Investors tend to not complain about a price rally, except when the chart presents steep downside risks. For example, analyzing Ether’s (ETH) current price chart could lead one to conclude that the ascending channel since March 15 is too aggressive.
Thus, it is only natural for traders to fear that losing the $3,340 support could lead to a retest of the $3,100 level or a 12% correction down to $3,000. Of course this largely depends on how traders are positioned, along with the Ethereum network’s on-chain metrics.
For starters, the Ethereum network’s total value locked (TVL) peaked at ETH 32.8 million on Jan. 23, and has since gone down by 20%. TVL measures the number of coins deposited on smart contracts, including decentralized finance (DeFi), gaming, NFT marketplaces, social networks, collectibles and high risk.
Moreover, the Ethereum network’s average transaction fee bottomed at $8 on March 16, but has recently increased to $15. Thus, one must evaluate if that reflects lesser use of decentralized applications (DApps) or users benefiting from layer-2 scaling solutions.
Ether’s futures premium shows little excitement
Traders should analyze Ether futures market data to understand how professional traders are positioned. The quarterly contracts are whales and market makers’ preferred instruments because they avoid the fluctuating funding rate from the perpetual futures.
The basis indicator measures the difference between longer-term futures contracts and the current spot market levels. The Ether futures annualized premium should run between 5% to 12% to compensate traders for “locking in” the money for two to three months until the contract expiry.
The current 6% Ether futures basis sits slightly above the minimum threshold for a neutral market. An annualized futures premium below 5% is deemed bearish, while numbers above 12% indicate bullishness.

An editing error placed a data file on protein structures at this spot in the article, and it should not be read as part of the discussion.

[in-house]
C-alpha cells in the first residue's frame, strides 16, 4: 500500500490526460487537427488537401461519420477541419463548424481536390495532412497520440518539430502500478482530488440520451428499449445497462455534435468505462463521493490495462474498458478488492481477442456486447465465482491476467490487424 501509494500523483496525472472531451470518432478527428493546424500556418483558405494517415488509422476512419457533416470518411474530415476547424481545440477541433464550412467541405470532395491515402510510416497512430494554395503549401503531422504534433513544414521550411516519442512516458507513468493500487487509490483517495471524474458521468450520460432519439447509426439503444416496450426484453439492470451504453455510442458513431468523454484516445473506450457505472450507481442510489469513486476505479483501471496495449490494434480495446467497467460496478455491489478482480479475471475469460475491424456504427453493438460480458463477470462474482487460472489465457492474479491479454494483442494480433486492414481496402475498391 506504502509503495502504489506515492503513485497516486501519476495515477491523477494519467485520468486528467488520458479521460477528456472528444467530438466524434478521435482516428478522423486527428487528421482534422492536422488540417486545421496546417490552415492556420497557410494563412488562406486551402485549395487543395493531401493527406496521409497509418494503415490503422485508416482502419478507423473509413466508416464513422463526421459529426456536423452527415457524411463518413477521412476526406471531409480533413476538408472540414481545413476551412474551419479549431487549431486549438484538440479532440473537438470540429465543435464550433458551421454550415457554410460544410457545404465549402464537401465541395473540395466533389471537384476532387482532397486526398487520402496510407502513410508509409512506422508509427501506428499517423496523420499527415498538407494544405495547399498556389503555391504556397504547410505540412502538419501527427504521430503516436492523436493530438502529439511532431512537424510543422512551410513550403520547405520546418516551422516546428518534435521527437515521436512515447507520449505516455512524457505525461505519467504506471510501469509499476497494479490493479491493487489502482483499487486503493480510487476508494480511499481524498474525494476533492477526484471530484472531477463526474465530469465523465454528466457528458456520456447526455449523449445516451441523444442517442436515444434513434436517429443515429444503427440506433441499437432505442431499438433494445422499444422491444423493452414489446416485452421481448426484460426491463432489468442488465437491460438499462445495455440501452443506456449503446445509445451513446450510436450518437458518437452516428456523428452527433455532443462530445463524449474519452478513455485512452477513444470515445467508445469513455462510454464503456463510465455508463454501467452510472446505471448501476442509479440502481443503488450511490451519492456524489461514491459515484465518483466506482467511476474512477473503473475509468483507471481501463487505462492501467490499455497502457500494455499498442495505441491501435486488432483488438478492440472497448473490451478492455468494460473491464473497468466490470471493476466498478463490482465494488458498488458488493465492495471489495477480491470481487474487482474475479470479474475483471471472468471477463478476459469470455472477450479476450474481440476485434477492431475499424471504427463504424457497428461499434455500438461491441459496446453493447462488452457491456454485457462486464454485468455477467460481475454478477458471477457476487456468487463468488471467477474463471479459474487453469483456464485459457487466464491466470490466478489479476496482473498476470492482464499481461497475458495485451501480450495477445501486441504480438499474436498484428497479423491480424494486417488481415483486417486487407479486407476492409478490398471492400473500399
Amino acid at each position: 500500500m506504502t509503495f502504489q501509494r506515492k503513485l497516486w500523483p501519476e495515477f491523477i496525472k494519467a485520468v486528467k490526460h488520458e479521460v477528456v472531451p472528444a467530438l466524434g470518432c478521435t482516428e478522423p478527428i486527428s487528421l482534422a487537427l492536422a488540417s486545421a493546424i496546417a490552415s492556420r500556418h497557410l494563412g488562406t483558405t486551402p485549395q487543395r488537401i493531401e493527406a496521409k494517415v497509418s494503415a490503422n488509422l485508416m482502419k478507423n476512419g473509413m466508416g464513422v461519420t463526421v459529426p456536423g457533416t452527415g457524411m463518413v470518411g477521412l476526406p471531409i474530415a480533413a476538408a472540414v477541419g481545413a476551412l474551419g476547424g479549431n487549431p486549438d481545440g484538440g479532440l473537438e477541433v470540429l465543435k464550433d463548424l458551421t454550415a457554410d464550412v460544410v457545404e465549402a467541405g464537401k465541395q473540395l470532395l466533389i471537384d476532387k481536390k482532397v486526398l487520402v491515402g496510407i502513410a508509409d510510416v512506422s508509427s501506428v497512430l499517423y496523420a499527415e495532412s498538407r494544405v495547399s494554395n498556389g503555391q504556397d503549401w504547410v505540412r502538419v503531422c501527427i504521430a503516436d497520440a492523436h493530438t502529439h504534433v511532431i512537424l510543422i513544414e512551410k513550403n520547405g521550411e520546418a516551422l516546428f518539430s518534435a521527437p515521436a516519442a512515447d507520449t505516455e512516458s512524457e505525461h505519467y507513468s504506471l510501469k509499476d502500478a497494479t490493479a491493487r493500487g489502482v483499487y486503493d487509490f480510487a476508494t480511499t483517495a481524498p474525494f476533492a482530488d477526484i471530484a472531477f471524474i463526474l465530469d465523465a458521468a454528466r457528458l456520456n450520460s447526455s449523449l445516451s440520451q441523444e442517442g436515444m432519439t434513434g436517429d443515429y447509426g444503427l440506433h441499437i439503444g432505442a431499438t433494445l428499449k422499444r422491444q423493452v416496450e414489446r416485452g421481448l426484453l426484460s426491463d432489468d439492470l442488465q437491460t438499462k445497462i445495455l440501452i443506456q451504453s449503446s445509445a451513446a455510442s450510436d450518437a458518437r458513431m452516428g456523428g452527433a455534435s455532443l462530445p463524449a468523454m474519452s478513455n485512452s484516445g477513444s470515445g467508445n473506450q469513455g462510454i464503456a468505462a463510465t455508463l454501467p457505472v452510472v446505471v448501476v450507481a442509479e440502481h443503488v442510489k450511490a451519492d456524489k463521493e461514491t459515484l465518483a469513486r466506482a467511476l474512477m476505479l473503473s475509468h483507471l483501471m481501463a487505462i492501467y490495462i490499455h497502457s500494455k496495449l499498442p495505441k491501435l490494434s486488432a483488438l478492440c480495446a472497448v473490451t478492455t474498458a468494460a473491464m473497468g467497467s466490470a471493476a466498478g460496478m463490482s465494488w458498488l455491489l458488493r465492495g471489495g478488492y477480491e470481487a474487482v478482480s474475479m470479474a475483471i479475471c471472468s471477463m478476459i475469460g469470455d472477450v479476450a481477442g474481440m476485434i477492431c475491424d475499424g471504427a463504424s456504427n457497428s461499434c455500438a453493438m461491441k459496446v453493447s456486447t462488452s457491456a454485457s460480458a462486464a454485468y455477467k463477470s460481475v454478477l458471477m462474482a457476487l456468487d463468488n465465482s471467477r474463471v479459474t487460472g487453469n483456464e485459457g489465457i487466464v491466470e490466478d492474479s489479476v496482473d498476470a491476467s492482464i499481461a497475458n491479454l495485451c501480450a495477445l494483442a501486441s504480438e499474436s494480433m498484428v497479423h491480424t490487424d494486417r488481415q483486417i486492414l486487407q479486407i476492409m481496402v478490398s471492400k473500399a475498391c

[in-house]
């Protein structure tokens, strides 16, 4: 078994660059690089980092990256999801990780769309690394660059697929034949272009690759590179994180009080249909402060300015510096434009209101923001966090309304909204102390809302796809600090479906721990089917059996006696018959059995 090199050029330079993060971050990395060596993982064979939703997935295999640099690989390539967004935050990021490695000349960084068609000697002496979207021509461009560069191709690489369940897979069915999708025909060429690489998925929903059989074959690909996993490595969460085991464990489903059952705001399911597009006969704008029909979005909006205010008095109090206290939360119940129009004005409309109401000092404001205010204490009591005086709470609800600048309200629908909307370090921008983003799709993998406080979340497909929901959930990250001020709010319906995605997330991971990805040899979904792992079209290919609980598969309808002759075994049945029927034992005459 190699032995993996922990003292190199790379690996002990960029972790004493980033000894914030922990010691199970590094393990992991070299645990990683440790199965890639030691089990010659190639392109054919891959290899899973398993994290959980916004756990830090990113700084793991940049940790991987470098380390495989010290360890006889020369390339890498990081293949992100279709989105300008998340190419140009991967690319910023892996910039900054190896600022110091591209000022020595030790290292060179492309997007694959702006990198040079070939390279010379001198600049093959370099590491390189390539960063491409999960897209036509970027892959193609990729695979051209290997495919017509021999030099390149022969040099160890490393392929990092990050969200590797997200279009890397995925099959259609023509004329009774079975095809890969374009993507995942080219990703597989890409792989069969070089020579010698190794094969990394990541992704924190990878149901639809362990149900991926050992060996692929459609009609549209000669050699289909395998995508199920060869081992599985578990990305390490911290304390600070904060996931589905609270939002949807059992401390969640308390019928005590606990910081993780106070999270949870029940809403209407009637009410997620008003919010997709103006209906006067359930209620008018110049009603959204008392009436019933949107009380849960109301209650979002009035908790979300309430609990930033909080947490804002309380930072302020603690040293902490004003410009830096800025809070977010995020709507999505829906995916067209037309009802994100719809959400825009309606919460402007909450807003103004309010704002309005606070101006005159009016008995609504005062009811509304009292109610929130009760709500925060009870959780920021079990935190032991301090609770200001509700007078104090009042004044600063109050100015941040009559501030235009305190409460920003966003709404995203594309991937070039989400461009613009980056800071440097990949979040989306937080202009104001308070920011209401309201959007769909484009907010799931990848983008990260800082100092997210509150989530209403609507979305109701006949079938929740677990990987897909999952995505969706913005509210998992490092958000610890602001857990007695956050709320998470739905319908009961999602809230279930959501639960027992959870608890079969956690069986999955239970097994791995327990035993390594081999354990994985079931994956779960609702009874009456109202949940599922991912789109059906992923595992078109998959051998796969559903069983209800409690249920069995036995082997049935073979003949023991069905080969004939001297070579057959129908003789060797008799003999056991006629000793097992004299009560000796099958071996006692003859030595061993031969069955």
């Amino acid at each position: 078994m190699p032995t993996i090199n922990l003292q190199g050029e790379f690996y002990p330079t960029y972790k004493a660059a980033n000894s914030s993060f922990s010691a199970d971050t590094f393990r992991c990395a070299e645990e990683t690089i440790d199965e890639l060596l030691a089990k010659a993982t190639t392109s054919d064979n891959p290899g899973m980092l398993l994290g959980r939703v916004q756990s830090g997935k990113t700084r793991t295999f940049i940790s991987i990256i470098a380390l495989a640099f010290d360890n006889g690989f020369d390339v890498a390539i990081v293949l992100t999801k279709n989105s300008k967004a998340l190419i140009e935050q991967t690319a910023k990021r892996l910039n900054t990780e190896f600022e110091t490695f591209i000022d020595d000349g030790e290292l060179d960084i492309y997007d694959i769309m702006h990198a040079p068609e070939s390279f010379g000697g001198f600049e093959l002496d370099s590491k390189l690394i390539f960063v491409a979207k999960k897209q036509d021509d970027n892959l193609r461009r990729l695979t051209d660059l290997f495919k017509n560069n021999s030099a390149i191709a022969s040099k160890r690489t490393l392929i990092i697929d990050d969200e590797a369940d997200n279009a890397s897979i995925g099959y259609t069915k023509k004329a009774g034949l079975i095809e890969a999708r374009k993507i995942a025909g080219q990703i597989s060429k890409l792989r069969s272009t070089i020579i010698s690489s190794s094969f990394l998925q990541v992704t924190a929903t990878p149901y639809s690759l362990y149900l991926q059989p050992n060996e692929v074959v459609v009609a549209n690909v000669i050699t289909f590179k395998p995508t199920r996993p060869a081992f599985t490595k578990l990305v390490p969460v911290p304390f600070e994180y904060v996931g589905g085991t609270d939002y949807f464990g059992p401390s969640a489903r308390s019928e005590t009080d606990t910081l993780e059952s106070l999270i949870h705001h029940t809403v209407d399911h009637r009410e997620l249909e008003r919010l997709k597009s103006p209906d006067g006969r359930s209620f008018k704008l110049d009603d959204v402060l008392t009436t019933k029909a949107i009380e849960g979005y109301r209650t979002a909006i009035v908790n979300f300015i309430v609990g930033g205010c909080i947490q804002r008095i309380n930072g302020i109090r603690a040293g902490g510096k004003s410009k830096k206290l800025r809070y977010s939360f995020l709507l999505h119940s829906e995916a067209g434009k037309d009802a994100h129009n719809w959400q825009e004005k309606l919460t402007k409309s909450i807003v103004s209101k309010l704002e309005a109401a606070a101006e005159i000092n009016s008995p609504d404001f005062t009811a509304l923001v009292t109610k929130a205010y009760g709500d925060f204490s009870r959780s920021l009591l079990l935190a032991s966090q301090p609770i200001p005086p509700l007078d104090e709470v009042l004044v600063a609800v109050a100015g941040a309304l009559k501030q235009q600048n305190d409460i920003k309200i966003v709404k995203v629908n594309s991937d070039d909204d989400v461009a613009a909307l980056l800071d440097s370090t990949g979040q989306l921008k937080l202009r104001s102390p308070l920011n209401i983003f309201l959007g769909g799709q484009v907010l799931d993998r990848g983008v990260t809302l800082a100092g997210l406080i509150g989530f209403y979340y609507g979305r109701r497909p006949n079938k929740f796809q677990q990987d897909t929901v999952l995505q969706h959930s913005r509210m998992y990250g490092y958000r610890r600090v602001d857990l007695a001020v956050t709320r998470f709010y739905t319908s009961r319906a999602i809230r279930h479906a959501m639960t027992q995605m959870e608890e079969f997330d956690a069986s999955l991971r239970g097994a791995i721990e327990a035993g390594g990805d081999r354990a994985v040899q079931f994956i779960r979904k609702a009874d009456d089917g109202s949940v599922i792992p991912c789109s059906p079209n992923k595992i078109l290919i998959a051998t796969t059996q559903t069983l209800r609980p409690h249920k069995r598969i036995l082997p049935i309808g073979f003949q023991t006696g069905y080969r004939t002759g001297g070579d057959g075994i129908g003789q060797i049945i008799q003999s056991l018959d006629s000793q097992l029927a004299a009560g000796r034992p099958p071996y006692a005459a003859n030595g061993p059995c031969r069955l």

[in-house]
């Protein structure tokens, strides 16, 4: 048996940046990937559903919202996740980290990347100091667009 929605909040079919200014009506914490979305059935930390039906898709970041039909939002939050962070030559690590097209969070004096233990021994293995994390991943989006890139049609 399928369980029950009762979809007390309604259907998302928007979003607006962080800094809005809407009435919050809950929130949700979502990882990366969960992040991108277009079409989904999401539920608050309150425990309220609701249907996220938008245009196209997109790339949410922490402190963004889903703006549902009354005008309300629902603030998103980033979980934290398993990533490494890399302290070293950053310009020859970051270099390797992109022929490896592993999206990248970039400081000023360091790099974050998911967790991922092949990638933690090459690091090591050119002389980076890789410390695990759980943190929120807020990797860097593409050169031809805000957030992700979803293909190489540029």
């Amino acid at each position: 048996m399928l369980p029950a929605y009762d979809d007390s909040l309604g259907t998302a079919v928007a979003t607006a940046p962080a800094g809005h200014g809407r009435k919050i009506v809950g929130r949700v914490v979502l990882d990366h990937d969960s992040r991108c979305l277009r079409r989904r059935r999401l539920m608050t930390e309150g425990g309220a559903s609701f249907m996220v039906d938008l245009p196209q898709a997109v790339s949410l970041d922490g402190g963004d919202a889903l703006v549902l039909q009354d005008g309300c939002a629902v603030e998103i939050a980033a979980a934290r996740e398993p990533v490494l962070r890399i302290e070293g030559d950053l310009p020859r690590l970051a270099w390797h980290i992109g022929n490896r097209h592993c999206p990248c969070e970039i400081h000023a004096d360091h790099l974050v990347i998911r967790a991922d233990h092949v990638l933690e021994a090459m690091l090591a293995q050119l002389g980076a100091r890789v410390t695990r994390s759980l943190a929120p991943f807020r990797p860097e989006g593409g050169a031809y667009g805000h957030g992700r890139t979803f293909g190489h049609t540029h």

This data tells us that pro traders are far from excited but in the past couple of months there was a 4% or lower basis rate, which reflected bearish sentiment. Thus, there has been an improvement, but not enough to cause excessive demand from buyers.
To exclude externalities that might have influenced derivatives data, one should analyze the Ethereum network’s on-chain data. For example, monitoring the network use tells us whether actual use cases support the demand for Ether.
On-chain metrics raise concerns
Measuring the number of active addresses on the network provides a quick and reliable indicator of effective use. Of course, this metric could be misguided by the increasing adoption of layer-2 solutions, but it works as a starting point.
The current 593,260 daily active addresses average is a 2% increase from 30 days ago, but it’s nowhere near the 857,520 seen in May 2021. Data shows that Ether token transactions are not showing signs of growth, at least on the primary layer.
Traders should proceed to DApp usage metrics but avoid exclusive focus on the TVL because that metric is heavily concentrated on lending platforms and decentralized exchanges (DEX), so gauging the number of active addresses provides a broader view.
Ethereum DApps saw an average monthly 11% decrease in active addresses. Overall, the data is disappointing because the smart contract network was specifically designed to host decentralized applications.
As a comparison, the DApps on the Polygon network gained 12% while Solana (SOL) saw a 6% user increase. Unless there is decent growth in Ether transactions and DApp usage, the $3,340 daily close support will probably unwind.
The views and opinions expressed here are solely those of the author and do not necessarily reflect the views of Cointelegraph. Every investment and trading move involves risk. You should conduct your own research when making a decision.